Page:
The Foraging Ecology of the Gray Rat Snake (Elaphe Obsoleta Spiloides). I. Influence of Habitat Structural Complexity when Searching for Mammalian Prey
The habitat in which a predator experiences the highest level of foraging success may depend on the complexity of the structure within that habitat. Visual perception of prey may increase in an open habitat where structure is absent, whereas a predator's crypsis in an ambush posture may increase in a highly complex habitat. We examined the effect of variation in habitat structural complexity on the predatory success of the semi-arboreal snake Elaphe obsoleta spiloides foraging for small mammals (Mus domesticus). Individual snakes searched for mice in large enclo-sures containing one of five levels of vegetation density. Latency to prey capture and snake behaviors were recorded on video tape for each foraging episode. Gray rat snakes were least proficient at capturing prey in enclosures devoid of vegetation, but latency to prey capture was not reliably affected by variation in the density of vegetation within the enclosures. Subjects spent over 95% of foraging time performing 10 of the 20 described behaviors; three behaviors occurred more often than the other seven regardless of variation in structural complexity of habitat. Experimental ma-nipulation of structural complexity within simulated habitats did not influence predatory success or behavioral expression in gray rat snakes foraging for small rodents. Key words: Elaphe obsoleta spiloides; Foraging behavior; Gray rat snake; Habitat simulation; Predatory success; Structural complexity within simulated babitats did not influence predatory success or behavioral expression in gray rat snakes foraging for small rodents.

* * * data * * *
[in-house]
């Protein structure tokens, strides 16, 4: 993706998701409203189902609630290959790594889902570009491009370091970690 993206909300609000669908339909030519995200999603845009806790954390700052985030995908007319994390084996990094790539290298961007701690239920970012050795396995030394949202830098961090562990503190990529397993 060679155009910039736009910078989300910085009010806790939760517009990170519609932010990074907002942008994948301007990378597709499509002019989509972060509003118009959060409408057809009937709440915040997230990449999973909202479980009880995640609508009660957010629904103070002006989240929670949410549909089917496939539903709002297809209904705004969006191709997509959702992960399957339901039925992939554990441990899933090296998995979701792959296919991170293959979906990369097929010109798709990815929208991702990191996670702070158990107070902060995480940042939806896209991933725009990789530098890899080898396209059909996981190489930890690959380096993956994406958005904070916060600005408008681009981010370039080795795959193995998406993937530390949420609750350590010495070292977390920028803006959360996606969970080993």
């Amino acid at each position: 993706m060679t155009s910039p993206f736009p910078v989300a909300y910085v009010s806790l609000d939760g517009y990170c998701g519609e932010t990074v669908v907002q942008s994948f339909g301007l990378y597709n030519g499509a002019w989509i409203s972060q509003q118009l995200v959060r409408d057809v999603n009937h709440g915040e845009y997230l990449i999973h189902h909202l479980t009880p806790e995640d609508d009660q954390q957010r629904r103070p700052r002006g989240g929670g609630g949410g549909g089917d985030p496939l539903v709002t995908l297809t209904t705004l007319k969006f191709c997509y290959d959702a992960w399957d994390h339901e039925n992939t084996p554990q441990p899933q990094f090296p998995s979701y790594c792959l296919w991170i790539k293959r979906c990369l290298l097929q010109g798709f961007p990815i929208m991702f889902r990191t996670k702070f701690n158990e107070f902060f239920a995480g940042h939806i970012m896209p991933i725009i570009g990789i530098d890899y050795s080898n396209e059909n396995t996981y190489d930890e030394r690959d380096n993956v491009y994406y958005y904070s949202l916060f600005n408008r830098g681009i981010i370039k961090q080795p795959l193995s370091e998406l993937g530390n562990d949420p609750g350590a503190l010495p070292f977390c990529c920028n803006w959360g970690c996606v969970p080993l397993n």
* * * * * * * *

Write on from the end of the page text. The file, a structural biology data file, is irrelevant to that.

Mullin, Stephen J. and Gutzke, William H. N., "The Foraging Ecology of the Gray Rat Snake (Elaphe Obsoleta Spiloides). I. Influence of Habitat Structural Complexity when Searching for Mammalian Prey" (1999). Faculty Publications. 116.
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